General Niche-Environment System Factor Analysis

Share:

Description

The function gnesfa allows to perform a general niche-environment system factor analysis.

Usage

1
2
3
4
5
gnesfa(dudi, Focus, Reference,
       centering = c("single", "twice"),
       scannf = TRUE, nfFirst = 2, nfLast = 0)
## S3 method for class 'gnesfa'
print(x, ...)

Arguments

dudi

an object of class dudi

Focus

a vector containing the focus weights

Reference

a vector containing the reference weights

centering

a character string indicating the type of centering (see details)

scannf

a logical value indicating whether the eigenvalues bar plot should be displayed

nfFirst

the number of first axes to be kept

nfLast

the number of last axes to be kept

x

an object of class GNESFA

...

further arguments to be passed to other functions

Details

The GNESFA is an algorithm which generalises several factor analyses of the ecological niche. A table X gives the values of P environmental variables in N resource units (e.g. the pixels of a raster map). A distribution of weights D describes the availability of the resource units to the species (if not specified, these weights are considered to be uniform). Another distribution of weights Dp describes the use of the resource units by the species (for example the proportion of relocations in each pixel of a raster map).

Each environmental variable defines a dimension in a multidimensional space, the ecological space. The N resource units define a cloud of points in this space. Each point is associated to two weights. The GNESFA finds, in the ecological space, the directions on which these two distributions of weights are the most different.

The GNESFA relies on a choice of the analyst, followed by three steps. Before all, the analyst has to choose one distribution of weights as the Reference distribution, and the other one as the Focus distribution; (i) The first table X is centred on the centroid of the Reference distribution; (ii) a principal component analysis of this Reference distribution is performed; (iii) the cloud of points is distorted, so that the Reference distribution takes a standard spherical shape; (iv) a non centred principal component analysis of the Focus distribution allows to identify the directions of the ecological space where the two distributions are the most different.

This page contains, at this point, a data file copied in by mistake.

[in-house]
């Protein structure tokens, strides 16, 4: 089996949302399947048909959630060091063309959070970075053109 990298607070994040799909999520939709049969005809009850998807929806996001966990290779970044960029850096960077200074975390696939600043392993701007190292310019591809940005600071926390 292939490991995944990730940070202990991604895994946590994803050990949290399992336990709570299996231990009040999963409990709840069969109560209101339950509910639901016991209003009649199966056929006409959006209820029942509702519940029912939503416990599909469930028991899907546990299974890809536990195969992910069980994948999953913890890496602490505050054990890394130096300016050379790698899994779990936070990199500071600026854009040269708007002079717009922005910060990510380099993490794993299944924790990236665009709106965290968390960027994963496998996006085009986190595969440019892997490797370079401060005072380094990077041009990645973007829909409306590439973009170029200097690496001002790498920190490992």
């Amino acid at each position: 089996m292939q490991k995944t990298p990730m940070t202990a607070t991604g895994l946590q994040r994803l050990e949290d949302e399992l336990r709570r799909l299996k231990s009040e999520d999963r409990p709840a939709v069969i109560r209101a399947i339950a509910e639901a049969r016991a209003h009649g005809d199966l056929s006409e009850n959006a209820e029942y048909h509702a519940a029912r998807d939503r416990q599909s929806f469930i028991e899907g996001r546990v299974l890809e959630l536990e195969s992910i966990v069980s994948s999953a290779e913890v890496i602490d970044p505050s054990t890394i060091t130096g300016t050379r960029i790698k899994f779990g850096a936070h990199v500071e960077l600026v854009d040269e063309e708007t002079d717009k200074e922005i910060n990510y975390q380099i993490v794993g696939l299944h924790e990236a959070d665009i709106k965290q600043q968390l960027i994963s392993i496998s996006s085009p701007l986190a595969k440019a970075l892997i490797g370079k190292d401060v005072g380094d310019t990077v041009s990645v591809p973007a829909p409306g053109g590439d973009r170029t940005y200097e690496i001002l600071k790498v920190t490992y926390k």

Depending on the distribution chosen as Reference, this algorithm returns results with different meanings (see examples). This algorithm is closely related to several common analyses of habitat selection/niche (ENFA, MADIFA, Mahalanobis distances, selection ratios, etc.). The examples below give some examples of the mathematical properties of this algorithm.

Note that the function takes a parameter named centering. Indeed, two types of centering can be performed prior to the GNESFA. The choice "single" consists in the centering of the cloud of point in the ecological space on the centroid of the Reference distribution. The choice "twice" consist to center the cloud of points on both the centroid of the Reference distribution and the centroid of the Focus distribution. This is done by projecting the cloud of points on the hyperplane orthogonal to the marginality vector (the vector connecting the two centroids. If this choice is done, the GNESFA is identical to the commonly used Ecological Niche Factor Analysis (see examples).

Value

gnesfa returns a list of class gnesfa containing the following components:

call

original call.

centering

The type of centering required.

tab

a data frame with n rows and p columns.

Reference

a vector of length n containing the Reference weights.

Focus

a vector of length n containing the Focus weights.

nfFirst

the number of kept first axes.

nfLast

the number of kept last axes.

eig

a vector with all the eigenvalues of the analysis.

li

row coordinates, data frame with n rows and nf columns.

l1

row normed coordinates, data frame with n rows and nf columns.

co

column scores, data frame with p rows and nf columns.

cor

the correlation between the GNESFA axes and the original variables

Author(s)

Clement Calenge clement.calenge@oncfs.gouv.fr

References

Calenge, C. and Basille, M. (2008) A General Framework for the Statistical Exploration of the Ecological Niche. Journal of Theoretical Biology, 252: 674-685.

Calenge, C., Darmon, G., Basille, M., Loison, A. and Jullien, J.M. (2008) The factorial decomposition of the Mahalanobis distances in habitat selection studies. Ecology, 89, 555-566.

See Also

madifa, mahasuhab, enfa, wi for closely related methods (see Examples)

Examples

  1
  2
  3
  4
  5
  6
  7
  8
  9
 10
 11
 12
 13
 14
 15
 16
 17
 18
 19
 20
 21
 22
 23
 24
 25
 26
 27
 28
 29
 30
 31
 32
 33
 34
 35
 36
 37
 38
 39
 40
 41
 42
 43
 44
 45
 46
 47
 48
 49
 50
 51
 52
 53
 54
 55
 56
 57
 58
 59
 60
 61
 62
 63
 64
 65
 66
 67
 68
 69
 70
 71
 72
 73
 74
 75
 76
 77
 78
 79
 80
 81
 82
 83
 84
 85